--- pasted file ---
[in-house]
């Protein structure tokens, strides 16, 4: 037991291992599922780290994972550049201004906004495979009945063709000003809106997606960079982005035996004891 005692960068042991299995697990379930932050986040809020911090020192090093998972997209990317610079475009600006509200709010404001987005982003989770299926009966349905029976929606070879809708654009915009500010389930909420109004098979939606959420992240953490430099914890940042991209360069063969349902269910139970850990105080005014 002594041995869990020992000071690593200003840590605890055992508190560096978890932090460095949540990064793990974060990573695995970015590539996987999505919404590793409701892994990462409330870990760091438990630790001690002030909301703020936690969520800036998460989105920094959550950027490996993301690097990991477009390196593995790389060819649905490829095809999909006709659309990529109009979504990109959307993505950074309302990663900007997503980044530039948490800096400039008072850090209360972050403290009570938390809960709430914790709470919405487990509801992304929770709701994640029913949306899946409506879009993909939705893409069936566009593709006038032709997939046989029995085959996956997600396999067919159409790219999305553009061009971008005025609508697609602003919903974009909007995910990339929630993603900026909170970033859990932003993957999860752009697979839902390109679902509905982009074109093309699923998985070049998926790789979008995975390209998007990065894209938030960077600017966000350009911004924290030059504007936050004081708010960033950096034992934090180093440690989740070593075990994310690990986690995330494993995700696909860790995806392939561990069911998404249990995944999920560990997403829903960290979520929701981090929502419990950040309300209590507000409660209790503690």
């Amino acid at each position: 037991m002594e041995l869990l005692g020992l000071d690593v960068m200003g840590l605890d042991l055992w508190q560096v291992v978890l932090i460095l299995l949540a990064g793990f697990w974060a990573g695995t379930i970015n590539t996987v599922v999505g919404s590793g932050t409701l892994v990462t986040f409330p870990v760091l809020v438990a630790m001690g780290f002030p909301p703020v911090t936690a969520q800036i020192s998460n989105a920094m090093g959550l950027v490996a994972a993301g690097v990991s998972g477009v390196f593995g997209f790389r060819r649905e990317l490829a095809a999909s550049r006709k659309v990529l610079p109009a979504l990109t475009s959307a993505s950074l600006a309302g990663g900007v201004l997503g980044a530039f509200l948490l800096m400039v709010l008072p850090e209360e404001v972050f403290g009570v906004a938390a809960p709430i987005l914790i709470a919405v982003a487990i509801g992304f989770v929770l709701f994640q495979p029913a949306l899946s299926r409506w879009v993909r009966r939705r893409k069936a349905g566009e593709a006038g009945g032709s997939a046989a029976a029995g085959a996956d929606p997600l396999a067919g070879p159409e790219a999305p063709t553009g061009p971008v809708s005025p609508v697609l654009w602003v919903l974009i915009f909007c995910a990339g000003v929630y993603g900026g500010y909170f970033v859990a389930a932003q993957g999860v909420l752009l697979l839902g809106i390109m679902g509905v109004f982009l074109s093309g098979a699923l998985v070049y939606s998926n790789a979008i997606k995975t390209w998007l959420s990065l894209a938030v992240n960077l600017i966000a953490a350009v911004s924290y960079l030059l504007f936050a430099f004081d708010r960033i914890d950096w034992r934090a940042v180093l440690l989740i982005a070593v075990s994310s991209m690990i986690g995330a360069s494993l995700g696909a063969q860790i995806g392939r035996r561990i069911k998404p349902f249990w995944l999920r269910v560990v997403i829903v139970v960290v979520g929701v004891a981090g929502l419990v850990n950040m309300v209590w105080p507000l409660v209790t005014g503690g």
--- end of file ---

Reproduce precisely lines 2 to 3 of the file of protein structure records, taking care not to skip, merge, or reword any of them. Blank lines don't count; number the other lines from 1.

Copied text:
């Protein structure tokens, strides 16, 4: 037991291992599922780290994972550049201004906004495979009945063709000003809106997606960079982005035996004891 005692960068042991299995697990379930932050986040809020911090020192090093998972997209990317610079475009600006509200709010404001987005982003989770299926009966349905029976929606070879809708654009915009500010389930909420109004098979939606959420992240953490430099914890940042991209360069063969349902269910139970850990105080005014 002594041995869990020992000071690593200003840590605890055992508190560096978890932090460095949540990064793990974060990573695995970015590539996987999505919404590793409701892994990462409330870990760091438990630790001690002030909301703020936690969520800036998460989105920094959550950027490996993301690097990991477009390196593995790389060819649905490829095809999909006709659309990529109009979504990109959307993505950074309302990663900007997503980044530039948490800096400039008072850090209360972050403290009570938390809960709430914790709470919405487990509801992304929770709701994640029913949306899946409506879009993909939705893409069936566009593709006038032709997939046989029995085959996956997600396999067919159409790219999305553009061009971008005025609508697609602003919903974009909007995910990339929630993603900026909170970033859990932003993957999860752009697979839902390109679902509905982009074109093309699923998985070049998926790789979008995975390209998007990065894209938030960077600017966000350009911004924290030059504007936050004081708010960033950096034992934090180093440690989740070593075990994310690990986690995330494993995700696909860790995806392939561990069911998404249990995944999920560990997403829903960290979520929701981090929502419990950040309300209590507000409660209790503690």
């Amino acid at each position: 037991m002594e041995l869990l005692g020992l000071d690593v960068m200003g840590l605890d042991l055992w508190q560096v291992v978890l932090i460095l299995l949540a990064g793990f697990w974060a990573g695995t379930i970015n590539t996987v599922v999505g919404s590793g932050t409701l892994v990462t986040f409330p870990v760091l809020v438990a630790m001690g780290f002030p909301p703020v911090t936690a969520q800036i020192s998460n989105a920094m090093g959550l950027v490996a994972a993301g690097v990991s998972g477009v390196f593995g997209f790389r060819r649905e990317l490829a095809a999909s550049r006709k659309v990529l610079p109009a979504l990109t475009s959307a993505s950074l600006a309302g990663g900007v201004l997503g980044a530039f509200l948490l800096m400039v709010l008072p850090e209360e404001v972050f403290g009570v906004a938390a809960p709430i987005l914790i709470a919405v982003a487990i509801g992304f989770v929770l709701f994640q495979p029913a949306l899946s299926r409506w879009v993909r009966r939705r893409k069936a349905g566009e593709a006038g009945g032709s997939a046989a029976a029995g085959a996956d929606p997600l396999a067919g070879p159409e790219a999305p063709t553009g061009p971008v809708s005025p609508v697609l654009w602003v919903l974009i915009f909007c995910a990339g000003v929630y993603g900026g500010y909170f970033v859990a389930a932003q993957g999860v909420l752009l697979l839902g809106i390109m679902g509905v109004f982009l074109s093309g098979a699923l998985v070049y939606s998926n790789a979008i997606k995975t390209w998007l959420s990065l894209a938030v992240n960077l600017i966000a953490a350009v911004s924290y960079l030059l504007f936050a430099f004081d708010r960033i914890d950096w034992r934090a940042v180093l440690l989740i982005a070593v075990s994310s991209m690990i986690g995330a360069s494993l995700g696909a063969q860790i995806g392939r035996r561990i069911k998404p349902f249990w995944l999920r269910v560990v997403i829903v139970v960290v979520g929701v004891a981090g929502l419990v850990n950040m309300v209590w105080p507000l409660v209790t005014g503690g």